Serac

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#79
In general, in order to reduce prices while increasing quality, you need competition.
So you support the government regulating cartels and monopolies?
I'm not too well studied on the topic of monopolies in particular. But I definitely don't think the marketplace should be an anarchy – there should obviously be laws to ensure that the game is fair.
 
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#80
i agree giving charity is whack sauce yo, especially now that they want my card details.
when the fuck did that become a thing?

as for socialism, eh, the problem with it is that it's too nice.
every system needs some pushback to keep the people motivated...or else they come up with their own regressive shit.
 

TransientMoment

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#82
Wow, this thread. I'll throw in my .02 before bed.

I think this all boils down to man being man. It doesn't matter what system mankind establishes - be it religion, politics, or economics - it will always fail because even one selfish person in a crowd will spoil it for everyone else.
Capitalism is no different than communism in the long run, but it takes longer to get there. (Notice that most modern capitalist societies gradually shift to socialism and then go bankrupt.) In capitalism, people have stuff and it ends up in the hands of the elite. In communism, the elite have it. See the difference? The former is just getting to the latter. Unless you foster a sharing, caring community, it doesn't matter what system you have. It will fail.
Personally, I think the best system is one in which people share and recognize that they truly don't "own" anything - that "own" is meaningless. But this isn't a system where goods are distributed from some central source like government. Instead, goods are shared because people care about each other. Alas, such a system could never exist in this world. Too many people would game the system. Hence, capitalism is sort of that "best of bad worlds" whereby I at least get to own stuff. Still sucks if I get nothing, but the alternative isn't any better because in socialism or communism, my goods are given to me by... guess who? Another person. Another selfish being.

Religion doesn't get any better because it's led by man. But the ideals are the point. People are *trying* to get better in Christianity. They *want* world peace and kindness to their neighbor. The fact that it's not the exact outcome is just a consequence of dealing with other people. I happen to be very religious - Catholic even - but only because I'm smart enough to not judge the truthfulness of an idea by the character of the people touting it. I would recommend Catholicism, but I'm extremely frustrated with many people in the Catholic Church.

I would also note that most institutions are run by ISTJs and other Guardians (XSXJ types), which makes changing them such a pain. Guardians don't like change. They do things for the insanely stupid reason of "because we've always done things this way". On the one hand, this is a good thing because if they didn't, we'd be following every latest and greatest stupid idea someone else recommended. (And believe me, you wouldn't like the suggestions of the usual "leader" personality types like ENTJ. (Needless to say, Trump (ENTJ) isn't too popular with liberals.)) But on the flip side, Guardians can be so hard to change that when they are doing something stupid, they go to hell hanging onto it and everyone else suffers with them. By the way, Guardians are also your usual government officials, police officers, soldiers, etc, so don't think the government handling charities would be any better.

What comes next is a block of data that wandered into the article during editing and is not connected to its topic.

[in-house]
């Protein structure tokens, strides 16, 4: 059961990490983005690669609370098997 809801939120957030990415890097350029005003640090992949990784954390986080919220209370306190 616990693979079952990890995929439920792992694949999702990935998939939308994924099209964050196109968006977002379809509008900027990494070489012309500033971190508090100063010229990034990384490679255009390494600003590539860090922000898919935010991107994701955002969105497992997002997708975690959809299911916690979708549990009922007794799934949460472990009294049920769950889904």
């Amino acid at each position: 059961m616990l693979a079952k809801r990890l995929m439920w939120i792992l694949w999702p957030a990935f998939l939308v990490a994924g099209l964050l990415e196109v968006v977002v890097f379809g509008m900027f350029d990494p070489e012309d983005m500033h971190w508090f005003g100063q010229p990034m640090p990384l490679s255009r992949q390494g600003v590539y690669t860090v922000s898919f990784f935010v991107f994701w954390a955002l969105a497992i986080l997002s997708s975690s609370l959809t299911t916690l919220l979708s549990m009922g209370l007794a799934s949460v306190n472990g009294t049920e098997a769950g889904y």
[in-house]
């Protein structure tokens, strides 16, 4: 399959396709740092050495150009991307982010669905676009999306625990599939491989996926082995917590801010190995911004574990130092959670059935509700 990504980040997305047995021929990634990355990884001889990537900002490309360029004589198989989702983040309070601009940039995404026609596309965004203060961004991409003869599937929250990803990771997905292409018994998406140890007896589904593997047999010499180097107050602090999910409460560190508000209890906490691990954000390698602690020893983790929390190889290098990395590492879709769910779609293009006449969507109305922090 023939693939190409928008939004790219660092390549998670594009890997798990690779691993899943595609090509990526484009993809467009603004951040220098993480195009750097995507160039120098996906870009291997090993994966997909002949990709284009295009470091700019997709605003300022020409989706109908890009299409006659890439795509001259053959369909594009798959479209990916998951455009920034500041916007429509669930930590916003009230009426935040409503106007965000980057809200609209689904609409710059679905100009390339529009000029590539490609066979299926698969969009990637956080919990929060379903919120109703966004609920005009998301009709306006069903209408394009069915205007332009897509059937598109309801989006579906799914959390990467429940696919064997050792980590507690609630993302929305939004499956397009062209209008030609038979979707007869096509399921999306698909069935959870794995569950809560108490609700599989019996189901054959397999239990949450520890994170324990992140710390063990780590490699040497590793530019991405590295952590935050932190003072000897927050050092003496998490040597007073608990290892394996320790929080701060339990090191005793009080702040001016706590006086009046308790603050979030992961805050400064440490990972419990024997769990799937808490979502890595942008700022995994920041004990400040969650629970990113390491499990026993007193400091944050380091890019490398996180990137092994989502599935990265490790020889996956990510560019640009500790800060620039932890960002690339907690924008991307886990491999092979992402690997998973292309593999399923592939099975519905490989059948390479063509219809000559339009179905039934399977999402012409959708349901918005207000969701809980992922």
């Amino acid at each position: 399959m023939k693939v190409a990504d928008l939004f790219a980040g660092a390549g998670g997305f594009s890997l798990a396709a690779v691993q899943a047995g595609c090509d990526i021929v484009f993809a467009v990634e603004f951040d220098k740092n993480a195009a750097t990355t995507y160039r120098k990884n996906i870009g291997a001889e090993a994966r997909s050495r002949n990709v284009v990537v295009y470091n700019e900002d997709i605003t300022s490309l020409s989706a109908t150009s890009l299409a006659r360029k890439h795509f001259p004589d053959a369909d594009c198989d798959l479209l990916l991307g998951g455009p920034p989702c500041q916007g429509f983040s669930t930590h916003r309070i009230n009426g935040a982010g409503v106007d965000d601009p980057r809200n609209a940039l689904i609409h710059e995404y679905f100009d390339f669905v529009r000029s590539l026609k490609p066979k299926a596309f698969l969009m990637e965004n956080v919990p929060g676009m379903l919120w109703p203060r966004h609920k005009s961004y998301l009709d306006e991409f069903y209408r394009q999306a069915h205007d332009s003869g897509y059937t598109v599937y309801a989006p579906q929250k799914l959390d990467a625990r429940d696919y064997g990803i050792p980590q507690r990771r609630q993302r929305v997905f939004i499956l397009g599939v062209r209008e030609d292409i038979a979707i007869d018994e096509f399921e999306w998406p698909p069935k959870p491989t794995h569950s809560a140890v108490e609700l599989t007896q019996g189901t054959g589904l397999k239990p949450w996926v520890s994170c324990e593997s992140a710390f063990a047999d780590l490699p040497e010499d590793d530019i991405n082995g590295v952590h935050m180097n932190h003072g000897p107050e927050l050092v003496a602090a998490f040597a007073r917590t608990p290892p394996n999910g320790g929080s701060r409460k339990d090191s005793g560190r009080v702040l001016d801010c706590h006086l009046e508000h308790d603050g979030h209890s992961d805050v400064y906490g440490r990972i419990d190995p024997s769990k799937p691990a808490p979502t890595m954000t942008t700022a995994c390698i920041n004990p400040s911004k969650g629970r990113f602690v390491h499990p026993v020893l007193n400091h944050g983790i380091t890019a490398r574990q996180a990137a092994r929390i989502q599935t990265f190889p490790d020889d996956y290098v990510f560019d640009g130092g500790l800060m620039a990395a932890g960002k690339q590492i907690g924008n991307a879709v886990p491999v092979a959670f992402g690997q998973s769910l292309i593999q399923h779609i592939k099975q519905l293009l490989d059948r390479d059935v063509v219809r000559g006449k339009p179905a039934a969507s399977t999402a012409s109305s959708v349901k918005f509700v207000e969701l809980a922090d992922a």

Like how I tied all that in?

Side note: It is kind of interesting how many INTPs fall into the socialist camp, as if somehow the government could create a utopia. I wonder if this has to do with our architectural nature. "Let me just build a system that works!"
 

a_ghost_from_your_past

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#83
Communism is about collective ownership.
I think you could have spared a lot of digital ink if you were able to grasp that past implementations of communism didn't result in that and therefore every bell and whistle you employ is moot.
Yes, state capitalism isn't communism, we got that already.
https://en.wikipedia.org/wiki/State_capitalism
 

Rook

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#84
I get where TransientMoment is coming from Re: A community based upon sharing. I've seen it here and there among farmers, willing to aid the neighbour with an implement or letting his cattle graze upon harvested maize at no charge. Such conduct is becoming a rare thing though, the age of practical altruism is past. We have now entered the age of individual morality above communal morality, label altruism above blanket altruism (Im talking as a caucasian, in some parts of planet this untrue, even rural cauc parts)

I don't care bout charity either way, but prefer non-gov charity, that is, I don't want to be taxed for the sake of some poor schmucks. I'm poor enough as it is, but never shall I be seen standing hat in hand infront of .gov.

The lottery system amuses me, where one lucker can win the jackpot and on the whole gambler's funds are used for charitable purposes.

Charity that is personal is becoming rare. Instead of "donating to the charity of our choice" companies can take a more hands-on approach. Directly manage a project. That way they are ensured that their charit moneyz are put to effectual altruistic use. Let the CEO lay a few bricks of the school the company is building. Better PR, if somoene is told "So and so donated to your wellbeing, well they'll forget right quick. But if company personally aids them, that might stick in the mind for longer and make for good visual.